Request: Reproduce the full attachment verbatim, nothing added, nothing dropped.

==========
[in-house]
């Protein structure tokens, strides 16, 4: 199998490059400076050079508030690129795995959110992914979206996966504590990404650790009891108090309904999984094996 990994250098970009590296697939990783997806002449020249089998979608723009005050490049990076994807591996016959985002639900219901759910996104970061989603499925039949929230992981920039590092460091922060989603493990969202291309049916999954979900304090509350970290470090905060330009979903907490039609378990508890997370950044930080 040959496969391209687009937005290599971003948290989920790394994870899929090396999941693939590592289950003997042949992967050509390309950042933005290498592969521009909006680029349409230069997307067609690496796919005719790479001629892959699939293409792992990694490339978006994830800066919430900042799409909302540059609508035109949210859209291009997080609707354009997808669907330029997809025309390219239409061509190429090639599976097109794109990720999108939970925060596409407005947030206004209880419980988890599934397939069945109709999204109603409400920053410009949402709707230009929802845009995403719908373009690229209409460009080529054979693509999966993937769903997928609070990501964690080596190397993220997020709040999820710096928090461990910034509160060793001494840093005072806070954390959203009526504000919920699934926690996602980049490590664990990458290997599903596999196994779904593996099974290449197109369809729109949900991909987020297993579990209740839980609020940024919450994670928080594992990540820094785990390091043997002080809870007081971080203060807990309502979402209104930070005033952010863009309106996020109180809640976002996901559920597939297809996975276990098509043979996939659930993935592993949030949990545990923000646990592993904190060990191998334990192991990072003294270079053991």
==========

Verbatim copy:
[in-house]
């Protein structure tokens, strides 16, 4: 199998490059400076050079508030690129795995959110992914979206996966504590990404650790009891108090309904999984094996 990994250098970009590296697939990783997806002449020249089998979608723009005050490049990076994807591996016959985002639900219901759910996104970061989603499925039949929230992981920039590092460091922060989603493990969202291309049916999954979900304090509350970290470090905060330009979903907490039609378990508890997370950044930080 040959496969391209687009937005290599971003948290989920790394994870899929090396999941693939590592289950003997042949992967050509390309950042933005290498592969521009909006680029349409230069997307067609690496796919005719790479001629892959699939293409792992990694490339978006994830800066919430900042799409909302540059609508035109949210859209291009997080609707354009997808669907330029997809025309390219239409061509190429090639599976097109794109990720999108939970925060596409407005947030206004209880419980988890599934397939069945109709999204109603409400920053410009949402709707230009929802845009995403719908373009690229209409460009080529054979693509999966993937769903997928609070990501964690080596190397993220997020709040999820710096928090461990910034509160060793001494840093005072806070954390959203009526504000919920699934926690996602980049490590664990990458290997599903596999196994779904593996099974290449197109369809729109949900991909987020297993579990209740839980609020940024919450994670928080594992990540820094785990390091043997002080809870007081971080203060807990309502979402209104930070005033952010863009309106996020109180809640976002996901559920597939297809996975276990098509043979996939659930993935592993949030949990545990923000646990592993904190060990191998334990192991990072003294270079053991």